Toyota Motor Corp on Monday sought to discredit an outside study critical of its electronic safety systems and said it had found no flaw with its throttle controls.
The conclusions, which were announced at a news conference, marked an attempt by the automaker to reassure consumers it has safety issues under control as it works to win back sales seven weeks into a recall crisis that has tarnished its reputation.
Toyota called the event to discredit what it said were mistaken conclusions being drawn from a study of its accelerator controls by David Gilbert, an auto engineering expert at Southern Illinois University.
Toyota has recalled over 8 million vehicles worldwide for mechanical problems with its accelerator assembly that can cause sticking and for the risk that floormats could trap an accelerator.
Unintended acceleration in Toyota and Lexus vehicles has been linked to at least five U.S. crash deaths since 2007. Authorities are investigating 47 other crash deaths over the past decade.
The U.S. National Highway Traffic Safety Administration has also said it is looking into more recent complaints from drivers who say they suffered acceleration problems even after their vehicles were fixed in the recent recall effort.
Those complaints have been seen by some as further evidence that Toyota could face a problem with vehicle electronics or software that could go beyond the mechanical fixes it has announced under its recalls.
But Toyota spokesman Mike Michels said the automaker had found that post-recall accelerator complaints appeared to reflect a small number of cases where repairs at dealerships had not been performed correctly.
We're confident in our electronic throttle control systems, Michels said.
TOYOTA: NO REAL-WORLD EVIDENCE OF FLAW
Gilbert told a congressional panel in late February that he had found a way to simulate a flaw in Toyota's accelerator controls so that the vehicle could surge forward without a fault code being generated for an onboard computer Toyota has designed as a safeguard.
But Toyota said an outside review of Gilbert's findings by a Stanford University expert and by the engineering consulting company Exponent had not found evidence that conditions described by Gilbert could occur in real-world driving.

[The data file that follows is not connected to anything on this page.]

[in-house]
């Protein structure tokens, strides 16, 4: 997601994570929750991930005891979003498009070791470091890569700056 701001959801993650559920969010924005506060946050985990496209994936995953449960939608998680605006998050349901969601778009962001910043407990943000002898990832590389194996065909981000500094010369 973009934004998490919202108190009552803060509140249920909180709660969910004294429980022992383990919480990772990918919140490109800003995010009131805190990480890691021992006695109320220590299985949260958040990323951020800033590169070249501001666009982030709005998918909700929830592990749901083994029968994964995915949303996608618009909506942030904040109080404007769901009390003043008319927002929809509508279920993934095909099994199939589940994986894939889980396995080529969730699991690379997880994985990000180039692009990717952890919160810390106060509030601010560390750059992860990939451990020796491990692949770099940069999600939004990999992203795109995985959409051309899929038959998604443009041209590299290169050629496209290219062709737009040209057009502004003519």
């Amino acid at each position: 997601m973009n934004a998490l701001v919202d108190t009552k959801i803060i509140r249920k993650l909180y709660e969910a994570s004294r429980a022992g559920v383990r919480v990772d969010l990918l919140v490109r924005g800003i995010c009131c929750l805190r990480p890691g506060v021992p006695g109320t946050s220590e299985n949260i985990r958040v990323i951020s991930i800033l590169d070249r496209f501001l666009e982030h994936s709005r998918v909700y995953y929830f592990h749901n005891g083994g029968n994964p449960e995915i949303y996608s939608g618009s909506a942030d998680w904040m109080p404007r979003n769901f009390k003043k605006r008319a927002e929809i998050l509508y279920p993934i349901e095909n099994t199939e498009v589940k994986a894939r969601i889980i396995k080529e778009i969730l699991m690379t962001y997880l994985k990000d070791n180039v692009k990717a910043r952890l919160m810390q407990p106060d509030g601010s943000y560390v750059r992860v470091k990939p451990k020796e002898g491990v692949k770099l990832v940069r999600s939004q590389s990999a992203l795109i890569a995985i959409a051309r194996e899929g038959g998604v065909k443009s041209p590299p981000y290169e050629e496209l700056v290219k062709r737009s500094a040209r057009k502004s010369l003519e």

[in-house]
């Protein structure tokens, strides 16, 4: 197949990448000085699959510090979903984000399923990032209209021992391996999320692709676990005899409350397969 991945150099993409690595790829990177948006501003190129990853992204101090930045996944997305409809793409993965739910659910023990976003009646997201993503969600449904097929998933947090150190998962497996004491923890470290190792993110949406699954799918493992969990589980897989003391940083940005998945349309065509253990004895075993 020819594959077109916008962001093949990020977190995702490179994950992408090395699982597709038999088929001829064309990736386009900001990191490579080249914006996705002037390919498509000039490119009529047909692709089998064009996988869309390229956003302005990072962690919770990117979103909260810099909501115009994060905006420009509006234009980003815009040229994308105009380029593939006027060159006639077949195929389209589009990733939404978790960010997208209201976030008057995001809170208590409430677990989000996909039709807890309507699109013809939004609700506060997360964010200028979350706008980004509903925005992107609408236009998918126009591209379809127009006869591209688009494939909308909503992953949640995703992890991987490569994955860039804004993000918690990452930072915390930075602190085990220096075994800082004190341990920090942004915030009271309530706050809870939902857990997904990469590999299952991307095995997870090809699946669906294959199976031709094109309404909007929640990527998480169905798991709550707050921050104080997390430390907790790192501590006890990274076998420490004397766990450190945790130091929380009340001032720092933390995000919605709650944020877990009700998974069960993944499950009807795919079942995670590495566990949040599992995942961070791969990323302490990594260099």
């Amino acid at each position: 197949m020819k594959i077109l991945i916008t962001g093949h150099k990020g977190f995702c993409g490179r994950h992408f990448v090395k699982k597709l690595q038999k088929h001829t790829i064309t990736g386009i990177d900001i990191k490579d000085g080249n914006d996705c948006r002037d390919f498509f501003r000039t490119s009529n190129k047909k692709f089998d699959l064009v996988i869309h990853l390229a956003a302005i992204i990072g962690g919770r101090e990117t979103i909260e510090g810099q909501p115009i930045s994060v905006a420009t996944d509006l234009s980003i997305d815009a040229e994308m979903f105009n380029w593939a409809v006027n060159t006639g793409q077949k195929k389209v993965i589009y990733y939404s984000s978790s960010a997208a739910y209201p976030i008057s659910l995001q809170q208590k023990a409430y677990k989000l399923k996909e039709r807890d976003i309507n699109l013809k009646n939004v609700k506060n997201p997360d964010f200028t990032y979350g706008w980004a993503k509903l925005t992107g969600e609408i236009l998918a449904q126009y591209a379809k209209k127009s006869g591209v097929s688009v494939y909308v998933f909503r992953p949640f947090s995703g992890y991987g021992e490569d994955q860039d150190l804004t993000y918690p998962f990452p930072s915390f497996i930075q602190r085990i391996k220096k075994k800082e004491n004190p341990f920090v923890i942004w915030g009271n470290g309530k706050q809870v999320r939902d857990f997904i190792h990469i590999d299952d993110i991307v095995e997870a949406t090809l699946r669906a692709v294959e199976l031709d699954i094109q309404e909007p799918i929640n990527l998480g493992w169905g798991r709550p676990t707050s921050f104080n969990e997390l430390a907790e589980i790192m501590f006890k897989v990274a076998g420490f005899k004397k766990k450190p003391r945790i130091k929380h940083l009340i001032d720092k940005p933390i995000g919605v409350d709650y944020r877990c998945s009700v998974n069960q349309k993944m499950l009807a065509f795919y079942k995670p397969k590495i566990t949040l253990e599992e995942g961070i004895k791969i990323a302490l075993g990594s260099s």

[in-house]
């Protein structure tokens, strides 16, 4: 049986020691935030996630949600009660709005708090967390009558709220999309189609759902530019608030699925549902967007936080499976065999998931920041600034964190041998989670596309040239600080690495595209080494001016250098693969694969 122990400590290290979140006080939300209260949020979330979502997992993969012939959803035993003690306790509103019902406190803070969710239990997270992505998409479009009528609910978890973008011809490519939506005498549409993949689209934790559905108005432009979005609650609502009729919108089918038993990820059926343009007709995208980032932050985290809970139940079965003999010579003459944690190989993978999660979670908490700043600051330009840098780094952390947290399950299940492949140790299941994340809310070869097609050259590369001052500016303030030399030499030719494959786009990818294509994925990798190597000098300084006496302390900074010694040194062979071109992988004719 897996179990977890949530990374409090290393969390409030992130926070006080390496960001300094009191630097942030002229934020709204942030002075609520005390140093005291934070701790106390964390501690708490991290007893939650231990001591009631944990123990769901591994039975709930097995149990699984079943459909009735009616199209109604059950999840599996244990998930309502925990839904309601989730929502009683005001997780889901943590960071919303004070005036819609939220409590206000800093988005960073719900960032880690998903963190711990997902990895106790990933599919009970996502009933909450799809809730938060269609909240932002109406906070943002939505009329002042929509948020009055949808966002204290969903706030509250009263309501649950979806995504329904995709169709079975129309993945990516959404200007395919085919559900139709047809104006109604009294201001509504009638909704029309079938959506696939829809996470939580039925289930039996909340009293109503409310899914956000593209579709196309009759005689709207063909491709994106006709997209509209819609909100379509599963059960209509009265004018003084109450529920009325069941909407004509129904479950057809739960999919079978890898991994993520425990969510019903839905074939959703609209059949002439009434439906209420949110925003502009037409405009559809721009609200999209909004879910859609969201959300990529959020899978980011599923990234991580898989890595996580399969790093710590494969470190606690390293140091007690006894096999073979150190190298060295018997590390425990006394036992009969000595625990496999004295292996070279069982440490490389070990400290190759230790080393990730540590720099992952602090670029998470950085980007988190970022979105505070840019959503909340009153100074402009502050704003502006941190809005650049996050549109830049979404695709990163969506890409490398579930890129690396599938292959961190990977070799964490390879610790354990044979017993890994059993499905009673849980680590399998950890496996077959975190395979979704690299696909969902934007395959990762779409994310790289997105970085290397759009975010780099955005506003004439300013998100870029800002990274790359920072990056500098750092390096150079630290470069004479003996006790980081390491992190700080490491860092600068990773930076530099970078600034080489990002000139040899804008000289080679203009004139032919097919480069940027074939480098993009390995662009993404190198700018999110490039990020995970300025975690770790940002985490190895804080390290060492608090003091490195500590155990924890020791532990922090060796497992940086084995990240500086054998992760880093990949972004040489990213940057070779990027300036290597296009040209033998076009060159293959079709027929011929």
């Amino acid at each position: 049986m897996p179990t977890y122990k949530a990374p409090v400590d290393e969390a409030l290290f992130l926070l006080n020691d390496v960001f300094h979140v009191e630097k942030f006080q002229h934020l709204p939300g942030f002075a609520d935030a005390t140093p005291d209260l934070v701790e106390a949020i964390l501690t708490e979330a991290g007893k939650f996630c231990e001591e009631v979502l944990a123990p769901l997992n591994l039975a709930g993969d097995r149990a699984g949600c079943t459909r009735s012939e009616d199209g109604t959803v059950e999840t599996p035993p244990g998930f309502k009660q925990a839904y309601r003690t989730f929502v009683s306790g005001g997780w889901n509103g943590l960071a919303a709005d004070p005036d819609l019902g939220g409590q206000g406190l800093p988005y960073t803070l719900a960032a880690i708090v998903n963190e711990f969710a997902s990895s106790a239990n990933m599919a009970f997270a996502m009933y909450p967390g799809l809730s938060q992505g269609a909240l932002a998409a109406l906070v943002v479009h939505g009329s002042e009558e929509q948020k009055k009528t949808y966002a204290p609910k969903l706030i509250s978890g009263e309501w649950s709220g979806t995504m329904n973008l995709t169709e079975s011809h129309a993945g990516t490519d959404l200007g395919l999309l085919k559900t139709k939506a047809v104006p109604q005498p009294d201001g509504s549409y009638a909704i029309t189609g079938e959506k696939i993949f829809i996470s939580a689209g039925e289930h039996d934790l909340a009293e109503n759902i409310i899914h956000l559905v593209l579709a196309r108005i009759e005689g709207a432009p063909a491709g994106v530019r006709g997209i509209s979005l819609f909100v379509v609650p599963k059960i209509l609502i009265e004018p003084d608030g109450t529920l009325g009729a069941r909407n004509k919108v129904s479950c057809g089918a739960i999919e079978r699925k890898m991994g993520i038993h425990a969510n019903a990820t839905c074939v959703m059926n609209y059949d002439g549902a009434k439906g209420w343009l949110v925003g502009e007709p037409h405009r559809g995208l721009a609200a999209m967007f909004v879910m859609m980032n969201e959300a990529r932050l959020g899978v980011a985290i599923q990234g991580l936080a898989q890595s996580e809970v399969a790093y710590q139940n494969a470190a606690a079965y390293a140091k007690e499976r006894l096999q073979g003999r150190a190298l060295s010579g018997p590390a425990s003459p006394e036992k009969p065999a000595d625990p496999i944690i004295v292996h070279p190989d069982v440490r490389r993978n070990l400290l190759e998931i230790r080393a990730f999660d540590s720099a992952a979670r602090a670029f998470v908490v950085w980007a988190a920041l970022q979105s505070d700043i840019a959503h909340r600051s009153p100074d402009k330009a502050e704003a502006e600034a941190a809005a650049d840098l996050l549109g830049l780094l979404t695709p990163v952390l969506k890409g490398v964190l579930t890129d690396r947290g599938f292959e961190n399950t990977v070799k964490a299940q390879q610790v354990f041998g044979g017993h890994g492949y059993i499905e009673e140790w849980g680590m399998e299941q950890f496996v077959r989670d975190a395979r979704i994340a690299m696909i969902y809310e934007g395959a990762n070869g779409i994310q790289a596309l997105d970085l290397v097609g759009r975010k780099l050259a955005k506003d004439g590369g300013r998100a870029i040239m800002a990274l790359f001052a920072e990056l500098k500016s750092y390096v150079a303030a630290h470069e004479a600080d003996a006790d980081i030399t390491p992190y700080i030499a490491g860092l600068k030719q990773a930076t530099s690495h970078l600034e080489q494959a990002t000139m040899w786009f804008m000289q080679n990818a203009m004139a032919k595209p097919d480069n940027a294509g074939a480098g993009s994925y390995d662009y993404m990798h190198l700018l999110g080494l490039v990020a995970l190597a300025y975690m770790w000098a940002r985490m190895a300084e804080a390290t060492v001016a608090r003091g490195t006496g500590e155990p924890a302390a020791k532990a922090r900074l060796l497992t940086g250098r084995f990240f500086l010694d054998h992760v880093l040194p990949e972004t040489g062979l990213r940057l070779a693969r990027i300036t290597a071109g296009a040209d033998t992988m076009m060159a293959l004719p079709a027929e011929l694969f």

Chris Gerdes, a professor of mechanical engineering at Stanford and director of the university's Center for Automotive Research, said Gilbert had essentially rewired Toyota's accelerator system to generate his results, which became the subject of a widely discussed ABC News report that aired last month.
Fundamentally, you cannot rewire a circuit and expect it to behave as designed, Gerdes told reporters.
Exponent principal engineer Subodh Medhekar said the company was able to cause a range of rival vehicles to accelerate by manipulating throttle controls in the way Gilbert had described. As engineers we could rewire anything, but that is not realistic, Medhekar said.
Kristen Tabar, who manages electronic systems engineering for Toyota's North American operations, also said that the automaker had not found any evidence of corrosion or other flaws with its wiring systems that would suggest that the conditions described by Gilbert had occurred in its vehicles.
Toyota is facing dozens of lawsuits stemming from its recalls and both sides in that litigation have been working to line up expert witnesses.
Gilbert, who could not be reached for comment on Monday, has received some funding from the Safety Research and Strategies, a safety advocacy that has in turn taken funding from trial lawyers with cases pending against Toyota.
For its part, Toyota has hired Exponent and has provided financial assistance to Stanford's auto safety center.
Toyota and Exponent said they were continuing to test other explanations for unintended acceleration that would go beyond the problems it has identified.
(Reporting by Kevin Krolicki and Bernie Woodall; editing by Carol Bishopric)